Books in brief: The Enlightened Mr Parkinson by Cherry Lewis

"Lewis paints a vivid portrait of the life and times of a man of many talents"
April 13, 2017
The Enlightened Mr Parkinson, by Cherry Lewis (Icon Books, £20)

During the last two decades of the 18th century, the organisation of medical practice in Britain was changing from the three-way division of apothecaries, surgeons and physicians into the more familiar model of the general practitioner and specialist consultant. This change was driven largely by the competition for fee-paying patients, explains Cherry Lewis in her biography of James Parkinson, after whom Parkinson’s disease is named.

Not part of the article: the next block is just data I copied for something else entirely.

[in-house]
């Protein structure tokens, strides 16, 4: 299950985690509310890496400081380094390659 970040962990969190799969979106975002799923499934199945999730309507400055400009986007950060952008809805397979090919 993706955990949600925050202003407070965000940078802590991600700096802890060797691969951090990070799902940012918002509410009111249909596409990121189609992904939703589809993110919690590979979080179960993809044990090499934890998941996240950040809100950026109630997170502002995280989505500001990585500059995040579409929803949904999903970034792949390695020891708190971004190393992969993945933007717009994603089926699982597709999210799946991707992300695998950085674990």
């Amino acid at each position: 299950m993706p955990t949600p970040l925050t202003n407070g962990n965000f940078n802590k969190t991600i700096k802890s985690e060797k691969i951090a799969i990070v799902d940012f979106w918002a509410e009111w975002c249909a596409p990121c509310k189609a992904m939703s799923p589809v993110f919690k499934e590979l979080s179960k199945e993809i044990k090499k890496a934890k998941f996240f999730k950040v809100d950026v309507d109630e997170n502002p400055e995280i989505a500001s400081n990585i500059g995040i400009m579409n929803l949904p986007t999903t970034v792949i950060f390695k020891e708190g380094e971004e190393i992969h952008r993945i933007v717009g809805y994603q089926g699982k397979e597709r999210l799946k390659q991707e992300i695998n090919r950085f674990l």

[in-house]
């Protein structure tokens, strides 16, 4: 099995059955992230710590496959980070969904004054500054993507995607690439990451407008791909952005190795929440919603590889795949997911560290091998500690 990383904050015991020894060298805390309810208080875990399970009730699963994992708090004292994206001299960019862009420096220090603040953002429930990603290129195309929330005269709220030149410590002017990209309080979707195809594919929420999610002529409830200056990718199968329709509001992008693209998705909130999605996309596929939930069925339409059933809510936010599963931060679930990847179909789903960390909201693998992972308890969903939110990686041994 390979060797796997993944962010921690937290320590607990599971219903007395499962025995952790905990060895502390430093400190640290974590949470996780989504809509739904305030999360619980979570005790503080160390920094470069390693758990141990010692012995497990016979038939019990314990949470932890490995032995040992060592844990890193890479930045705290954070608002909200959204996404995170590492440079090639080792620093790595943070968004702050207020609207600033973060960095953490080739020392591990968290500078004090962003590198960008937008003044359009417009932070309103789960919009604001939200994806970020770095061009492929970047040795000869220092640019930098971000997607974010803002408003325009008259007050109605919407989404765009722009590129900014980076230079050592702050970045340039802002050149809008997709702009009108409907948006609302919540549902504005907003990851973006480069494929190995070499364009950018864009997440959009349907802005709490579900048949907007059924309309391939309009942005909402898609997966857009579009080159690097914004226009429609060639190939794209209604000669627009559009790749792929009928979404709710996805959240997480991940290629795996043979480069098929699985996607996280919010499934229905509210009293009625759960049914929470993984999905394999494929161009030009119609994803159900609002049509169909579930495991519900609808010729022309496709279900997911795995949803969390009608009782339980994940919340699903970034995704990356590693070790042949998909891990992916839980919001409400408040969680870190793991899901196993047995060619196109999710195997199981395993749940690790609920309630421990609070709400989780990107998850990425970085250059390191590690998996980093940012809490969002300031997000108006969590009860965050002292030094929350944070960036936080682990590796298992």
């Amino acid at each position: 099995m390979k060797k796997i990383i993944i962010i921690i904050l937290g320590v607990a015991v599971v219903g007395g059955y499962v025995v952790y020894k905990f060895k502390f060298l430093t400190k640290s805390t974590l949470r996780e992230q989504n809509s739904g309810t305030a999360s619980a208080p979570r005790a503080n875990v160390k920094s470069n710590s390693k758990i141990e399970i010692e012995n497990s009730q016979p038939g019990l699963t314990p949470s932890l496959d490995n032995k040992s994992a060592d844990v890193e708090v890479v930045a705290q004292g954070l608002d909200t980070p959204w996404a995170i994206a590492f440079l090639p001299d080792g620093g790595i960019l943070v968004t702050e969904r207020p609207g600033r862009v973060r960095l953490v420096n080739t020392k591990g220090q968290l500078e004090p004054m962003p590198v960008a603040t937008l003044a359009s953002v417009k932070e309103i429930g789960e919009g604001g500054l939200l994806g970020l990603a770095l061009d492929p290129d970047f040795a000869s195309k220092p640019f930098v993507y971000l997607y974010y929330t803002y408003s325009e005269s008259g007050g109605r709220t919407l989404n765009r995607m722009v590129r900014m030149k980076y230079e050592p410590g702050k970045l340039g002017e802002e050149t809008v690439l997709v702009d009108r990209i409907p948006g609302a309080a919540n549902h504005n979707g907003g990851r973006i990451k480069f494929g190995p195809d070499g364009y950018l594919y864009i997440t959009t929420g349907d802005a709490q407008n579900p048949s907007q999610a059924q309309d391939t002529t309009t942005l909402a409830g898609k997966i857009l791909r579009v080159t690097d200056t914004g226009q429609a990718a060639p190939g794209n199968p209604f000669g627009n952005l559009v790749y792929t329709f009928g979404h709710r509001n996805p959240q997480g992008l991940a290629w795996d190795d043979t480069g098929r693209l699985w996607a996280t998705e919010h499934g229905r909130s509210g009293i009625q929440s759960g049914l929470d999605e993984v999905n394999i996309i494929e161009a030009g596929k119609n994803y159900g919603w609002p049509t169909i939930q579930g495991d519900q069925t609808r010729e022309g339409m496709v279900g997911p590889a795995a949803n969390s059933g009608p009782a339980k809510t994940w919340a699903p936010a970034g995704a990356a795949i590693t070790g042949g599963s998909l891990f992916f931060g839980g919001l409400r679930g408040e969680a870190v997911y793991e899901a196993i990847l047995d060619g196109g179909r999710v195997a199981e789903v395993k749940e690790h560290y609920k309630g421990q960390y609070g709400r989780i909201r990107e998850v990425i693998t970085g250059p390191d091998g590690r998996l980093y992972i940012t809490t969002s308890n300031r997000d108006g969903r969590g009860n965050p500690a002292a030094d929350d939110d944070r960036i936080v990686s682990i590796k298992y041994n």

Starting out as an apothecary, by the time of his death in December 1824 Parkinson was a highly respected surgeon and a medical pioneer. Born in Hoxton in April 1755, his life spanned a period of great upheaval wrought by the industrial revolution and the burgeoning of science and technology. Against this backdrop, Lewis paints a vivid portrait of the life and times of a man of many talents.

A political radical who supported the French Revolution, Parkinson was a noted collector of fossils, who helped reveal a distant past when dinosaurs roamed the earth. Acute observational powers enabled him to make associations others missed. So it was that in June 1817, aged 62, he published a paper that first identified and described the symptoms that defined the “shaking palsy,” known to us as Parkinson’s disease: “Involuntary tremulous motion, with lessened muscular power, in parts [limbs] not in action and even when supported; with a propensity to bend the trunk forward, and to pass from a walking to a running pace: the senses and intellects being uninjured.” This is a fine, informative read.